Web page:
In an Administrator's Interpretation (Interpretation), issued March 24, 2010, the U. S. Department of Labor (DOL) has determined that mortgage loan officers who perform the typical duties of a loan officer have a primary duty of making sales for their employers and, therefore, do not qualify as bona fide administrative employees exempt under section 13(a)(1) of the Fair Labor Standards Act, 29 U.S.C. § 213(a)(1). Accordingly, they are subject to minimum wage and overtime requirements.
The Interpretation applies to employees who:
- spend the majority of their time working inside their employer's place of business, including employees who work in offices located in their homes, rather than mortgage loan officers who are customarily and regularly engaged away from their employer's place of business, and
By issuing this Interpretation, the DOL has now rejected its own September 8, 2006 Wage and Hour Opinion Letter FLSA 2006-31, asserting that this previous position provided an "inappropriately narrow definition of sales" as including only customer-specific persuasive sales activity (i.e., the time that a loan officer spends directly engaged in selling mortgage loan products to customers).
- employees who do not spend the majority of their time engaging in "cold-calling," contacting potential customers who have not in some manner expressed an interest in obtaining information about a mortgage loan.
To fall within the meaning of an "employee employed in a bona fide administrative capacity" (therefore, exempt) an employee's job duties and compensation must meet all of the following tests:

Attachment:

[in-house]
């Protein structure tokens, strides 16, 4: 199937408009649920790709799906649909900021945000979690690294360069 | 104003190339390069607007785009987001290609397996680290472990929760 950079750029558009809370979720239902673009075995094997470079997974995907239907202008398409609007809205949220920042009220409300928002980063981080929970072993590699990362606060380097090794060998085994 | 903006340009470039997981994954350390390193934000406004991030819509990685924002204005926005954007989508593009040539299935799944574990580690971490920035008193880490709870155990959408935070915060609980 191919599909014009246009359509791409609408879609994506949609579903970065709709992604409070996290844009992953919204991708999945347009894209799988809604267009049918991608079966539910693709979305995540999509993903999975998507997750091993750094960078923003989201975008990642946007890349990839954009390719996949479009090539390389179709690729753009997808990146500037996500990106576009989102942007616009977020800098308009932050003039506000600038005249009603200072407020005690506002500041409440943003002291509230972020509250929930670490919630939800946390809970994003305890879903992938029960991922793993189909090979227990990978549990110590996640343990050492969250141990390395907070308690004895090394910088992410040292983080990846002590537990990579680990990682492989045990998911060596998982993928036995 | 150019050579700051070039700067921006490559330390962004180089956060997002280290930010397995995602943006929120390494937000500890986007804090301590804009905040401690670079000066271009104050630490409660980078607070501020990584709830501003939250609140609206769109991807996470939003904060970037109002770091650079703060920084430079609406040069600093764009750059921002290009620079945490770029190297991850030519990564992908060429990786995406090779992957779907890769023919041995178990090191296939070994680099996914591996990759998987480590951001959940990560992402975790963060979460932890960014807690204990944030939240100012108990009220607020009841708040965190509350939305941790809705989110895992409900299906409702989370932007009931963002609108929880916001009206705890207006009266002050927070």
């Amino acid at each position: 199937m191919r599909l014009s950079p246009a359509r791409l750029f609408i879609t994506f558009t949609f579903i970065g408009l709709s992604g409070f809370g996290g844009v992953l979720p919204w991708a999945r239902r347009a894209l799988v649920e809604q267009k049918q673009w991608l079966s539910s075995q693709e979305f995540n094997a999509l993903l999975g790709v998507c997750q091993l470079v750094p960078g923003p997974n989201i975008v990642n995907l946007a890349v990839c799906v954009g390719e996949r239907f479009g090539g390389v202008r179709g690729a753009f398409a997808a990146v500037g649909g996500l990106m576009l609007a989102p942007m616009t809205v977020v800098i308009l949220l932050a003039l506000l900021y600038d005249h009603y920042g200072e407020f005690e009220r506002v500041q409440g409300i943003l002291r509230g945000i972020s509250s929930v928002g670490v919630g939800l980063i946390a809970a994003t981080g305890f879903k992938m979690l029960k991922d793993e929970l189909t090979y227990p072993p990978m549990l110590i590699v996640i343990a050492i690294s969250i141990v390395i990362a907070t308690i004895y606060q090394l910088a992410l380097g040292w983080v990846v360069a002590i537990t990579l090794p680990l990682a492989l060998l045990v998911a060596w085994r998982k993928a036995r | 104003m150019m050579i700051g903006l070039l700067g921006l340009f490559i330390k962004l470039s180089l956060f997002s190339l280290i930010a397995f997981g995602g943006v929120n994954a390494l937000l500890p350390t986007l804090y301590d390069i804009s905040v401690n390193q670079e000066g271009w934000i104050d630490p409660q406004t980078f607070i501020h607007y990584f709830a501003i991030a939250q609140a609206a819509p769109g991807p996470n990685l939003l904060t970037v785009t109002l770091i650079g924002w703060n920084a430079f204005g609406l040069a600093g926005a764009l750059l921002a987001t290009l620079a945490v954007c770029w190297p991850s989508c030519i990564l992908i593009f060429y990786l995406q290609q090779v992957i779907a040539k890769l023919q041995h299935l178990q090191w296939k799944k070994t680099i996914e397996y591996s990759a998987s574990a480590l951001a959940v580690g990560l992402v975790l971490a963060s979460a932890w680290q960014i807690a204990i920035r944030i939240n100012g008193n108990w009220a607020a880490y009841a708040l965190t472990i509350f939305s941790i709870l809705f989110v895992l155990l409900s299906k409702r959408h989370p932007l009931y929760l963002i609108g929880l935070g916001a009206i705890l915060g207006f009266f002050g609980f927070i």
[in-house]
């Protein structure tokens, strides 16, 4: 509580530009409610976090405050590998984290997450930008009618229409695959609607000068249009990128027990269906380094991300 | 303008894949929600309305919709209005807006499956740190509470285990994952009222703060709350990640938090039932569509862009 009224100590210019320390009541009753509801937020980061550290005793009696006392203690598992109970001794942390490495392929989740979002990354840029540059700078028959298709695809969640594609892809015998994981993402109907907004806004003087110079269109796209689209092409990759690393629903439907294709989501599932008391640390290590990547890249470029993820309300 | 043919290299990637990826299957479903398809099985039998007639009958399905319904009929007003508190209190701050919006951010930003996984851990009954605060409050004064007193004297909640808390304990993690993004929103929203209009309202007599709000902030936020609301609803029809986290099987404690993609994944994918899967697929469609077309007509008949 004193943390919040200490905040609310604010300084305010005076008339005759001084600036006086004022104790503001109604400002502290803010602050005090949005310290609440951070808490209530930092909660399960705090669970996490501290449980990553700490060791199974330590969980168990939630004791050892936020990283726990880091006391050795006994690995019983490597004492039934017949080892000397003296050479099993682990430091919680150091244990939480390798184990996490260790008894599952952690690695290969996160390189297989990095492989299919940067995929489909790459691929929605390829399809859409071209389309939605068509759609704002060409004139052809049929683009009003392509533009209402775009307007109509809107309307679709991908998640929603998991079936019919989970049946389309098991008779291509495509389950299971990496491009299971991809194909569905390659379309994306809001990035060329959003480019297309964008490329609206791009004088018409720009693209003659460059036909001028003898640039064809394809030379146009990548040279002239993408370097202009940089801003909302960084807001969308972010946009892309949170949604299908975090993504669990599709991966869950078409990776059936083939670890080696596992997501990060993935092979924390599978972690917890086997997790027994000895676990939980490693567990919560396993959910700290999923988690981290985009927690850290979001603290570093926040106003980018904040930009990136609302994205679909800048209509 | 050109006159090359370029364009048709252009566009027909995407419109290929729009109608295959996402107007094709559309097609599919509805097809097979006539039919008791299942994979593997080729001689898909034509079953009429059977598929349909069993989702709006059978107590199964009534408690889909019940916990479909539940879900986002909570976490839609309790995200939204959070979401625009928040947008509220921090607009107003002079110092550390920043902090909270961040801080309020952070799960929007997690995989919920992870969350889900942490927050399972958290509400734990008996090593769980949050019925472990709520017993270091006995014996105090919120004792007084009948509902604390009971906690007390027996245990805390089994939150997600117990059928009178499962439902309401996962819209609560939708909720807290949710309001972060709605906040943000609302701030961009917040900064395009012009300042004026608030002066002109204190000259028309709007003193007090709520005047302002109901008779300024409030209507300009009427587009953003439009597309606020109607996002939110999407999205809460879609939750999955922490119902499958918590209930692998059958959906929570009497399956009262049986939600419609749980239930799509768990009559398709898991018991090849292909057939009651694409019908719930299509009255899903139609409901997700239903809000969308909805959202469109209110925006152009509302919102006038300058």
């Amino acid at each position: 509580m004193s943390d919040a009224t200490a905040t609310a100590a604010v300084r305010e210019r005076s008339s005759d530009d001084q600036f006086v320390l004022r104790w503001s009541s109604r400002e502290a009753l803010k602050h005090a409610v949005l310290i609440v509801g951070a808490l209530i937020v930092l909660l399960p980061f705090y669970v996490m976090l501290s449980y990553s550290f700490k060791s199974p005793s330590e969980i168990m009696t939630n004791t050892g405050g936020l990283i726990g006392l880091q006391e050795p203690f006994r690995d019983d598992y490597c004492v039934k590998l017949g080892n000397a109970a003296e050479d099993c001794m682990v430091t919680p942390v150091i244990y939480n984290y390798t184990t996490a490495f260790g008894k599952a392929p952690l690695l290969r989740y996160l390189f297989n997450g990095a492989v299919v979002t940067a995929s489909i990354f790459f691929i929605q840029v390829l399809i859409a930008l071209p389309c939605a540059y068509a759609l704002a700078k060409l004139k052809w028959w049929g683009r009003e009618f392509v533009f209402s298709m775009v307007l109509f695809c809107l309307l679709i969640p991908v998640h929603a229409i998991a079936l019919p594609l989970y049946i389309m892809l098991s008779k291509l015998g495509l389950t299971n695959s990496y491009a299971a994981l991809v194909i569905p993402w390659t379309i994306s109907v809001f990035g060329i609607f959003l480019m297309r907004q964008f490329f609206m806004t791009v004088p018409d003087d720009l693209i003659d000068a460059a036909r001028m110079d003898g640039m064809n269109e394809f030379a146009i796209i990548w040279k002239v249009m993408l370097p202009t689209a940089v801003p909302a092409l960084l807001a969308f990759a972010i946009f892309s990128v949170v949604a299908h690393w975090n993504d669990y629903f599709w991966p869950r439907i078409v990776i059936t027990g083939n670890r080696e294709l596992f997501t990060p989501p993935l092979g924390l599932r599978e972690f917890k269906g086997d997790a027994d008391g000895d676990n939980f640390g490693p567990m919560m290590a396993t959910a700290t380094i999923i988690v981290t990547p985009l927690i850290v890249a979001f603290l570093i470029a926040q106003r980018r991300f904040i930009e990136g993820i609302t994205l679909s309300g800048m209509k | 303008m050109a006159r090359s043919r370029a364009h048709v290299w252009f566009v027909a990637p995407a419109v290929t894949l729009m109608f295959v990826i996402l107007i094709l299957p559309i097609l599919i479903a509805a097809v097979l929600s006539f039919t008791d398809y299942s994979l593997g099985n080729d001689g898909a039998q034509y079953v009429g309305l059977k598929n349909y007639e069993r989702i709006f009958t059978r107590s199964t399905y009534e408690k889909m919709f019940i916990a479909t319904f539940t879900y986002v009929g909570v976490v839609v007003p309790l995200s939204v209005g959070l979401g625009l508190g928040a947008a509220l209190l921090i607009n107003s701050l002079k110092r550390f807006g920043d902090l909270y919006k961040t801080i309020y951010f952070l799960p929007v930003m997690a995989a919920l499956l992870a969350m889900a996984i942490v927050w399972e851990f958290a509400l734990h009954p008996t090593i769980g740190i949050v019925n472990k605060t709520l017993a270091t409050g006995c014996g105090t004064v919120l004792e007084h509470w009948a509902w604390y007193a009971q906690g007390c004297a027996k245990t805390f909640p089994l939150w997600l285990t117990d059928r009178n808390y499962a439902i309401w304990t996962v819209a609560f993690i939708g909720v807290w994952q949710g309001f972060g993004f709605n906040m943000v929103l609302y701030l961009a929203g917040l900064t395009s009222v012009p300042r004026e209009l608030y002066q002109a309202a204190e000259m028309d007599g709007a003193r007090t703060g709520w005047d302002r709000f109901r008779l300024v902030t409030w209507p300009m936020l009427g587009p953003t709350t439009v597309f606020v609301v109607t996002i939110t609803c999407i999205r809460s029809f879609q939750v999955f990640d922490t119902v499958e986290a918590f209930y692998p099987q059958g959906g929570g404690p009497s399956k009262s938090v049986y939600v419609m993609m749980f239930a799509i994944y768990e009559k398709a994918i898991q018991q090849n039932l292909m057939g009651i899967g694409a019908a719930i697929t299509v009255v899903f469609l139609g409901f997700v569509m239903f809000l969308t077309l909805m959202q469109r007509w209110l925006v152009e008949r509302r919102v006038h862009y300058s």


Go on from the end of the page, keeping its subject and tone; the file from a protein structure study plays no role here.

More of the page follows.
1. The employee must be compensated on a salary or fee basis as defined in the regulations at a rate not less than $455 per week;
2. The employee's primary duty must be the performance of office or non-manual work directly related to the management or general business operations of the employer or the employer's customers; and
3. The employee's primary duty must include the exercise of discretion and independent judgment with respect to matters of significance.
The DOL, contending that the second test (listed above) does not apply to loan officers, argues that the typical, primary duty of the loan officer is sales, not office or non-manual work directly related to the management or general business operations of their employer or their employer's customers.
Although loan officers compile and analyze potential customers' financial data, they do so because doing so is necessary to evaluate the customers' qualifications for a loan (in order to consummate a sale); that is, the DOL's position is that loan officers are not analyzing the customers' information to provide advice to the customer, which the customer could take and use elsewhere, but performing "screening" for the benefit of the employer, rather than servicing for the benefit of the customer.
In determining whether an employee's primary duty is making sales, the DOL's view is that work performed incidental to sales should also be considered sales work.
- Reclassify loan officers as "non-exempt."
This will require implementing company guidelines for proper record keeping, calculating overtime pay, and extrapolating such overtime pay from commissions, because loan officers would now be paid overtime compensation for all work performed in excess of 40 hours per work week.
- Reclassify employees into another exemption.
Such as:Outside Sales Employee
(primary duty is making sales, or obtaining
orders or contracts for services or use of facilities and, amongst other
criteria, must be customarily and regularly engaged away from the
employer's place of business).Highly Compensated Employee
(earns in excess of $100,000 per year, minimum $455 per week).
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Application of the Administrative Exemption to Employees who Perform the Typical Job Duties of a Mortgage Loan Officer.
Administrator's Interpretation 2010-1
Issued: March 29, 2010
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